EVCO Plastics can now print out CMM fixtures in a matter of minutes, a process that used to require an entire day set-up.

3-D Technology Shrinks the Supply Chain

May 20, 2015
Thanks to 3-D printing, companies can design complex parts and pieces in a much shorter timeframe.

The pressure is on. Companies must not only improve lead time, quality and customer service, they must simultaneously create new products in order to keep current customers and attract new ones.

Luckily there is a technology that can address—and solve—these issues.

3-D printing, a technology that offers companies the ability to print out new product prototypes, can attract new customers who can help keep a company competitive. It also can address operational issues by improving lead time, quality and safety when parts are printed onsite to address specific production problems.

For EVCO Plastics (www.evcoplastics.com), what began as an effort to keep current with emerging technology has turned into a tool that is creating more efficient operations, saving money, improving lead time and providing a competitive advantage. Not bad for a machine.

EVCO, a custom plastic injection molding manufacturer, had used 3-D technology from local services providers and watched OEM clients use the technology for a number of years. But the time came a few years ago when the company knew it needed to bring the technology in-house, if only to discover its potential uses.

Deciding which machine and at what price point proved to be a more difficult task than at first glance. While the larger machines had broader capabilities, the price tag involved a higher capital investment than the company wanted to make. After extensive evaluation, EVCO chose a smaller machine which allowed the design engineering group to produce parts with regard to milling and electrical discharge machining.

"While there was a learning curve, we did find the printed parts useful for internal operations, such as smaller parts needed to improve factory processes, and for design and modeling purposes" explains Mark McDonald, design manager at EVCO. At issue was the strength of the parts—they just weren't strong enough for the majority of applications.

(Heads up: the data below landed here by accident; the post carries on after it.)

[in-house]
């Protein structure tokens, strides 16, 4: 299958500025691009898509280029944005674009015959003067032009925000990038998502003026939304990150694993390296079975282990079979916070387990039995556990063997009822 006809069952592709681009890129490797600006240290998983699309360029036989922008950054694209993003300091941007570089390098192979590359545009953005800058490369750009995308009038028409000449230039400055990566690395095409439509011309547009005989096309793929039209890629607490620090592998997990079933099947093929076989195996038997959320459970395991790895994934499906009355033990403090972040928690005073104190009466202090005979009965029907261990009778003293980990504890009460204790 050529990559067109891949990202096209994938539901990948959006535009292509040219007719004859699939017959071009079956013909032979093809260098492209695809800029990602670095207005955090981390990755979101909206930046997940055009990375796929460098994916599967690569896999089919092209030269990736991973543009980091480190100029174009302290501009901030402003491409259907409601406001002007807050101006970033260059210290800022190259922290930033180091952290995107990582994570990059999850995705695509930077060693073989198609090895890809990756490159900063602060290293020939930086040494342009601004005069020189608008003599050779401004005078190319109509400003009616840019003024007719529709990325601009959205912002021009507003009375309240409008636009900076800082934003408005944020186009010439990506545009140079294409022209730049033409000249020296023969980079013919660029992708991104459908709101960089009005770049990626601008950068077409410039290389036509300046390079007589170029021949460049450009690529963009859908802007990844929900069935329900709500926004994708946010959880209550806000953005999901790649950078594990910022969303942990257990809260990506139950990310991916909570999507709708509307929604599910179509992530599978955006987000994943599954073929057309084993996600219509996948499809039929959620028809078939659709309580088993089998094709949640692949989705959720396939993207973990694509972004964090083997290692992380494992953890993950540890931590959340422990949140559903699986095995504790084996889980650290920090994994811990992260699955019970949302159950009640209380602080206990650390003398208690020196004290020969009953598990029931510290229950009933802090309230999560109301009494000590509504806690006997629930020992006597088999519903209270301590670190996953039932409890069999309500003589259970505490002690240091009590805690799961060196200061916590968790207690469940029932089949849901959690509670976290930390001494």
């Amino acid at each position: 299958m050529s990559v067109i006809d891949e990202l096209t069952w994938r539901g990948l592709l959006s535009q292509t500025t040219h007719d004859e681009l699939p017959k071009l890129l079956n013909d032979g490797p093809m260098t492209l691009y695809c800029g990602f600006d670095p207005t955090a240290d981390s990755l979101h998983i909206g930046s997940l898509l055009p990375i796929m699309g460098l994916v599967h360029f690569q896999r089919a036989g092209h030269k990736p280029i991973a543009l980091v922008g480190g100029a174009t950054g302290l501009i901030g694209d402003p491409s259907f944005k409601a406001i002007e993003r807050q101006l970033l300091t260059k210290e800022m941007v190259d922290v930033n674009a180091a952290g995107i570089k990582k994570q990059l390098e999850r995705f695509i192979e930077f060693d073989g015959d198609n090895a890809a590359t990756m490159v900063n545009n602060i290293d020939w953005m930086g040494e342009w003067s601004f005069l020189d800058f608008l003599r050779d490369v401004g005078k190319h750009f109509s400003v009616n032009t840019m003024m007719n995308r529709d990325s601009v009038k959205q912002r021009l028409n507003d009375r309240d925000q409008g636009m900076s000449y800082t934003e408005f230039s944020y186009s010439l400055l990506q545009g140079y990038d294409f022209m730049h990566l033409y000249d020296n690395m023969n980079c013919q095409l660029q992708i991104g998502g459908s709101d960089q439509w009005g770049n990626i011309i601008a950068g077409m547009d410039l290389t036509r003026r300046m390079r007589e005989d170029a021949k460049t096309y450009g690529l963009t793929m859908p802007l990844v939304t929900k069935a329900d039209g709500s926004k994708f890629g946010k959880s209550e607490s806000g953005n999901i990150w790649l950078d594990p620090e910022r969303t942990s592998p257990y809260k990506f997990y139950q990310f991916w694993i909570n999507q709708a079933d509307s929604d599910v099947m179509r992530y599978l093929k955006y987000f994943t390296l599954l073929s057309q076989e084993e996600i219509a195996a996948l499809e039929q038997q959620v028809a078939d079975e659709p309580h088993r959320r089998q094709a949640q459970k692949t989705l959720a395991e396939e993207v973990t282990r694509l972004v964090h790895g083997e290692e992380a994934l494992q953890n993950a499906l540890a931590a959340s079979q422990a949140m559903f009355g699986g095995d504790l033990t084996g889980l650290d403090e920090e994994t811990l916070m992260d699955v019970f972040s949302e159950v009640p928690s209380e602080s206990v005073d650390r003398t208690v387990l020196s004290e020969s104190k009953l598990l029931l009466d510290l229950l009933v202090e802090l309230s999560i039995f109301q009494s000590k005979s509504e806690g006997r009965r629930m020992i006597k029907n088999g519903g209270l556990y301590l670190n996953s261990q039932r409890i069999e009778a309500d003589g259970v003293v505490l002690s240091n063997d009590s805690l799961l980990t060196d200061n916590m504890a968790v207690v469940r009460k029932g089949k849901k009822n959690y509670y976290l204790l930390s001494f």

In November 2014 the problem was solved with the purchase of a Mark One machine from MarkForged (www.markforged.com), which has the capability to print continuous carbon fiber. This technology uses a 3-D printing process referred to as CFF (composite filament fabrication) in combination with traditional FFF (fused filament fabrication). The technique produces fiber-reinforced composite parts, which are up to 20 times stiffer and five times stronger than parts printed using neat plastic.

The 3-D printer produces outer contours and curves in engineering nylon and fills each part with close-packed reinforcement in continuous carbon fiber, Kevlar or fiberglass. The printer actively switches between two nozzles during a print, creating fiber-reinforced plastic parts with a strength-to-weight ratio better than aluminum.

As a result, EVCO now has the ability to shorten design cycles and offer viable parts immediately after printing.

"Investing in this technology improved automation and fixturing, and drastically reduced the time to create complex parts and pieces," says McDonald. "These parts can be measured and tested immediately after printing, making them a vital element to the design process and bringing results to our clients much faster."

New Levels of Collaboration

One of the most successful applications of the machine was printing coordinate measuring machine (CMM) fixtures. Making sure that customer part specifications are accurate using traditional CMM fixtures can require an entire day of set-up. Because of the time requirements, EVCO had a huge backlog that required three full-time employees. Now the company can print out fixtures in a matter of minutes and with increased accuracy.

Internal operations benefitted as well. Tools, such as end-of-arm tools, that could take a week to machine can now be designed in the morning and pulled out of a 3-D printer that afternoon. Not only does it save time but the company saves money on the small fixes and improvements.

Safety is another area that is being bolstered. For example, a part necessary for a new transportation product was difficult to mold. This led to potential injuries, inaccuracy and a lot of scrap. 3-D printed guards and shields that protect workers during the production process was the solution to all three problems.

From a competitive perspective 3-D printing enhances the sales process. "It's a real advantage to walk into a conference room with new product in hand," says McDonald "Anything that you can bring to the table helps sell the company's capability."

The design aspect of this new technology has allowed EVCO to collaborate with customers in a way they were unable to do so previously. For example, the company works with its refrigerator OEM manufacturers to design internal parts, such as an egg holder.

"We use 3-D printing to demonstrate the finished product, and are now part of the discussion as to how design can affect the eventual manufacturing of the part," McDonald explains. "This technology takes design and manufacturing to a whole new level that is only limited by the imagination."